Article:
The Influence of Precipitate Formation on the Chemical Oxidation of TCE DNAPL with Potassium Permanganate
Advances in Water Resources
A three-dimensional two-phase flow model is coupled to a non-linear reactive transport model to study the efficacy of potassium permanganate treatment on dense, non-aqueous phase liquid (DNAPL) source removal in porous media. A linear relationship between the soil permeability (k) and concentration of manganese dioxide precipitate ([MnO2(s)]), k = ko + Srind [MnO2(s)], is utilized to simulate nodal permeability reductions due to precipitate formation. Using published experimental column studies, an Srind = −5.5 × 10−16 m2 L/mg was determined for trichloroethylene (TCE) DNAPL. This Srind was then applied to treatment simulations on three-dimensional TCE DNAPL source zones comprising either DNAPL at residual saturations, or DNAPL at pooled saturations.
DNAPL dissolution without oxidation treatment, simulated using equilibrium and the Nambi and Powers [Nambi I, Powers S. Mass transfer correlations for non-aqueous phase liquid dissolution from regions with high initial saturations. Water Resour Res 2003;39(2):1–11, SBH 4] mass transfer expression, required 31 and 36 years, respectively, to eliminate the residual source zone. For equilibrium dissolution with continuous treatment and no precipitate influence (Srind = 0 m2 L/mg), the residual source zone was removed after 11 years. However, when considering the precipitate influence (i.e., Srind = −5.5 × 10−16 m2 L/mg), 21 years of treatment were necessary to remove the DNAPL. When considering pulse treatments of 1 and 2 years duration followed by only dissolution, approximately 36 and 38 years, respectively, were required before the source zone was depleted, suggesting that there is no benefit to pulse treatment. Similar trends were observed when allowing 10 years of dissolution prior to treatment initiation. The treatment behaviour of the pooled TCE source, while slightly more efficient than the residual saturation source, was similar.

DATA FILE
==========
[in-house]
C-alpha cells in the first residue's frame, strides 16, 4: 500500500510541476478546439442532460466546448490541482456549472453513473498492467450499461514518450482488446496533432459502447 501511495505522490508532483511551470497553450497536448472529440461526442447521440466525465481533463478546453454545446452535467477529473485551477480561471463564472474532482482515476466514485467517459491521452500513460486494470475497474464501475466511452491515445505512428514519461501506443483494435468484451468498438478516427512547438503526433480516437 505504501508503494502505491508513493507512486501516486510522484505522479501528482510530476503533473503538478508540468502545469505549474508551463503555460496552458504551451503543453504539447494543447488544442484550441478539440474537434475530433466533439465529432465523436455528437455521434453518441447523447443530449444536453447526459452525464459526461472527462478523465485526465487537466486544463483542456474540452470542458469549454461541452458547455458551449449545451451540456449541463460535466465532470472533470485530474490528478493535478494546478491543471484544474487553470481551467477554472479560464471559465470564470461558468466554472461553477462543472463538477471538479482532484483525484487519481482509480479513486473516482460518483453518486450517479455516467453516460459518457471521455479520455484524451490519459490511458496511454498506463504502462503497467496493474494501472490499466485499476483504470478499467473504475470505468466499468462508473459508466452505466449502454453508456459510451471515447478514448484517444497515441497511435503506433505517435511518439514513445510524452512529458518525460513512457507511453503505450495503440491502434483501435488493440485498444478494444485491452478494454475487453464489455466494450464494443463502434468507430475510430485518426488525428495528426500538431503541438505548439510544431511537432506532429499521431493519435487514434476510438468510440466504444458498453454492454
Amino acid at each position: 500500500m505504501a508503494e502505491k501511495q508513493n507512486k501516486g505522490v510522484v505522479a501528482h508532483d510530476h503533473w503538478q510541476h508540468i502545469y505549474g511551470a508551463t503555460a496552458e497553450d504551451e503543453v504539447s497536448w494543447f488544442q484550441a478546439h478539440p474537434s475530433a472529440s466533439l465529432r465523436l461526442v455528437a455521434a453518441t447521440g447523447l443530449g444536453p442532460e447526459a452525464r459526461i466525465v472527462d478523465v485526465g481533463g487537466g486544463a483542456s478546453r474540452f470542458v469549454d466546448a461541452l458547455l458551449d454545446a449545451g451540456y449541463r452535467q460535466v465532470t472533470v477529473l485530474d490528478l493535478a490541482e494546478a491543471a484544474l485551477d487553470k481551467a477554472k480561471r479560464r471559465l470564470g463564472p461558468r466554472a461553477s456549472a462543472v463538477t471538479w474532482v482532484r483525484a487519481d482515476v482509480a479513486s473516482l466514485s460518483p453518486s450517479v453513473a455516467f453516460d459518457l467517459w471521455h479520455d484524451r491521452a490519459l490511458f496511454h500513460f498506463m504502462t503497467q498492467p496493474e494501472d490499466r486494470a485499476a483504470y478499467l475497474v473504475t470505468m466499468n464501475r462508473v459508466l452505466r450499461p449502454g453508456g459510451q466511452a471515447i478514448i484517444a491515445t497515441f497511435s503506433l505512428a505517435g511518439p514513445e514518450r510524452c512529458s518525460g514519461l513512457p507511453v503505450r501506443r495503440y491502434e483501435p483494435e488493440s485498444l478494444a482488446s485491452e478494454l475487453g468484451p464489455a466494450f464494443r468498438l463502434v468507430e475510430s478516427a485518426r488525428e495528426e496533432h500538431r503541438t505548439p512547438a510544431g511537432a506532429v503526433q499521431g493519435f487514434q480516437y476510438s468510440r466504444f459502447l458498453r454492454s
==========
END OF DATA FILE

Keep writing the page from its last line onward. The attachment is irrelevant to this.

Based on simulation findings, the precipitate (rind) formation significantly influences DNAPL treatment with permanganate; the most significant reductions in efficacy were observed for single pulse treatments (of 1 and 2 years), which exhibited times to source depletion similar to the case of dissolution without treatment.